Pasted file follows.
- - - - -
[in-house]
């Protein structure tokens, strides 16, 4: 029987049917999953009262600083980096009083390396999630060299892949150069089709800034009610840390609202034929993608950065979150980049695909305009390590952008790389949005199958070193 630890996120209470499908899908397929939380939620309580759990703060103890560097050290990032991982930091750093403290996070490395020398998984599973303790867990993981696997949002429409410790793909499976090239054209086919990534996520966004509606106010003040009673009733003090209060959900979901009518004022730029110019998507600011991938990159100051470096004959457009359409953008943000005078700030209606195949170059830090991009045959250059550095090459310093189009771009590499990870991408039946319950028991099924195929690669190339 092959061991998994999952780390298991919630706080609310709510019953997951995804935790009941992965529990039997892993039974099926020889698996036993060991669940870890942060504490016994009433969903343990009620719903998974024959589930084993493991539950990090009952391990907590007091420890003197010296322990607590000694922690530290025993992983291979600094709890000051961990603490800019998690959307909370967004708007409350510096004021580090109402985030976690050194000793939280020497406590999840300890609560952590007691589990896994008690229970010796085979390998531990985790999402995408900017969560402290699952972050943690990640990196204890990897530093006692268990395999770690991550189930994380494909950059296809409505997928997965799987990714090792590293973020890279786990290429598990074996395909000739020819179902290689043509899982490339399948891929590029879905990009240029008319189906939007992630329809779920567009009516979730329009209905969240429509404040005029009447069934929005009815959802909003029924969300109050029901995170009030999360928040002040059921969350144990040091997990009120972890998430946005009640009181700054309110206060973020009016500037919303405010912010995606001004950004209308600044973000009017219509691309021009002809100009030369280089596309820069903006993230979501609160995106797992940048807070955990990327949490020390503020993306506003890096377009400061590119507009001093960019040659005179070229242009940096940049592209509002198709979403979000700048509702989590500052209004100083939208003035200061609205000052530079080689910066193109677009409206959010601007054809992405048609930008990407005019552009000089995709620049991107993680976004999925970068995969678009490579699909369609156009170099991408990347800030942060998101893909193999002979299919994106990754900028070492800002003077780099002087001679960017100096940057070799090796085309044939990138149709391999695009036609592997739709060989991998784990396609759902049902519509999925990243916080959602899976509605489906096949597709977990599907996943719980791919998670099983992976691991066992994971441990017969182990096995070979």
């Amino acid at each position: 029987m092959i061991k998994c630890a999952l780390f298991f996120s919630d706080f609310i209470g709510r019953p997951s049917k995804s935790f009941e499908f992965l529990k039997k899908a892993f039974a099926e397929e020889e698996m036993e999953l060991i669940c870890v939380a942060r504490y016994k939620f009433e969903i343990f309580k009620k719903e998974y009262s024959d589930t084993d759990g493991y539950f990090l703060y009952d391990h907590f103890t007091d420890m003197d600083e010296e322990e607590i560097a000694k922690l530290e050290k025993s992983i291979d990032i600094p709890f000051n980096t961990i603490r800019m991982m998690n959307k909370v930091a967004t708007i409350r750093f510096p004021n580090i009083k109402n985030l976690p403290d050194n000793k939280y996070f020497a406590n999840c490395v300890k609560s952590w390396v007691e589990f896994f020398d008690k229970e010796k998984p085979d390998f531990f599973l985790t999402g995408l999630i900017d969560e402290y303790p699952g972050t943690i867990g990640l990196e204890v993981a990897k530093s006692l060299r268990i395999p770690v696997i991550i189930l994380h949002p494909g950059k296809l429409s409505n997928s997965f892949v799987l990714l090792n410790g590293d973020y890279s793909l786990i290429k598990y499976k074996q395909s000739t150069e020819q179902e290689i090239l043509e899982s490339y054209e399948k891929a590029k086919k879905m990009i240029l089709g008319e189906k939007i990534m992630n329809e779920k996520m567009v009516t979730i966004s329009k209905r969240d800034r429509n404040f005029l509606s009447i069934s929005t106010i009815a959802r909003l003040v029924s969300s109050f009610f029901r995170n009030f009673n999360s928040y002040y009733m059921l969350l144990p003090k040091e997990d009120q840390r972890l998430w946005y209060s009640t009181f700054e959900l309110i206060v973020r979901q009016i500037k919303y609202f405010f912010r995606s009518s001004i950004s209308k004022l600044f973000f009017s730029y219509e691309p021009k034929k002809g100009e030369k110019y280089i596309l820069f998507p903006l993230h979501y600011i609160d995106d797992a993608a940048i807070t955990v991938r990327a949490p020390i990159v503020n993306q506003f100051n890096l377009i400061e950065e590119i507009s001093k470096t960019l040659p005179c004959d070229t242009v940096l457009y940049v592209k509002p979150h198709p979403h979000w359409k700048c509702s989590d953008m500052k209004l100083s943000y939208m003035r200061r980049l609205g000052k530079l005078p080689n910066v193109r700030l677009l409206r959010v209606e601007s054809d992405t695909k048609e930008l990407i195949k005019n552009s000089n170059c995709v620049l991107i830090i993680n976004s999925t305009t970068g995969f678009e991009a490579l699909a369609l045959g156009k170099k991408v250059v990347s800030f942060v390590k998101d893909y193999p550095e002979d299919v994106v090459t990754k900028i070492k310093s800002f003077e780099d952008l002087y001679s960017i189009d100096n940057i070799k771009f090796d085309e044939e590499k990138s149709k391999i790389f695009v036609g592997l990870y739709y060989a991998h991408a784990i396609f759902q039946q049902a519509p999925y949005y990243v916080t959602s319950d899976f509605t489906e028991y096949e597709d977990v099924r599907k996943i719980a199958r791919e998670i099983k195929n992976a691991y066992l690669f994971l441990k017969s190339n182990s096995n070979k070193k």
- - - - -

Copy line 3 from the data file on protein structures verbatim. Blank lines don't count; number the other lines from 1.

């Amino acid at each position: 029987m092959i061991k998994c630890a999952l780390f298991f996120s919630d706080f609310i209470g709510r019953p997951s049917k995804s935790f009941e499908f992965l529990k039997k899908a892993f039974a099926e397929e020889e698996m036993e999953l060991i669940c870890v939380a942060r504490y016994k939620f009433e969903i343990f309580k009620k719903e998974y009262s024959d589930t084993d759990g493991y539950f990090l703060y009952d391990h907590f103890t007091d420890m003197d600083e010296e322990e607590i560097a000694k922690l530290e050290k025993s992983i291979d990032i600094p709890f000051n980096t961990i603490r800019m991982m998690n959307k909370v930091a967004t708007i409350r750093f510096p004021n580090i009083k109402n985030l976690p403290d050194n000793k939280y996070f020497a406590n999840c490395v300890k609560s952590w390396v007691e589990f896994f020398d008690k229970e010796k998984p085979d390998f531990f599973l985790t999402g995408l999630i900017d969560e402290y303790p699952g972050t943690i867990g990640l990196e204890v993981a990897k530093s006692l060299r268990i395999p770690v696997i991550i189930l994380h949002p494909g950059k296809l429409s409505n997928s997965f892949v799987l990714l090792n410790g590293d973020y890279s793909l786990i290429k598990y499976k074996q395909s000739t150069e020819q179902e290689i090239l043509e899982s490339y054209e399948k891929a590029k086919k879905m990009i240029l089709g008319e189906k939007i990534m992630n329809e779920k996520m567009v009516t979730i966004s329009k209905r969240d800034r429509n404040f005029l509606s009447i069934s929005t106010i009815a959802r909003l003040v029924s969300s109050f009610f029901r995170n009030f009673n999360s928040y002040y009733m059921l969350l144990p003090k040091e997990d009120q840390r972890l998430w946005y209060s009640t009181f700054e959900l309110i206060v973020r979901q009016i500037k919303y609202f405010f912010r995606s009518s001004i950004s209308k004022l600044f973000f009017s730029y219509e691309p021009k034929k002809g100009e030369k110019y280089i596309l820069f998507p903006l993230h979501y600011i609160d995106d797992a993608a940048i807070t955990v991938r990327a949490p020390i990159v503020n993306q506003f100051n890096l377009i400061e950065e590119i507009s001093k470096t960019l040659p005179c004959d070229t242009v940096l457009y940049v592209k509002p979150h198709p979403h979000w359409k700048c509702s989590d953008m500052k209004l100083s943000y939208m003035r200061r980049l609205g000052k530079l005078p080689n910066v193109r700030l677009l409206r959010v209606e601007s054809d992405t695909k048609e930008l990407i195949k005019n552009s000089n170059c995709v620049l991107i830090i993680n976004s999925t305009t970068g995969f678009e991009a490579l699909a369609l045959g156009k170099k991408v250059v990347s800030f942060v390590k998101d893909y193999p550095e002979d299919v994106v090459t990754k900028i070492k310093s800002f003077e780099d952008l002087y001679s960017i189009d100096n940057i070799k771009f090796d085309e044939e590499k990138s149709k391999i790389f695009v036609g592997l990870y739709y060989a991998h991408a784990i396609f759902q039946q049902a519509p999925y949005y990243v916080t959602s319950d899976f509605t489906e028991y096949e597709d977990v099924r599907k996943i719980a199958r791919e998670i099983k195929n992976a691991y066992l690669f994971l441990k017969s190339n182990s096995n070979k070193k």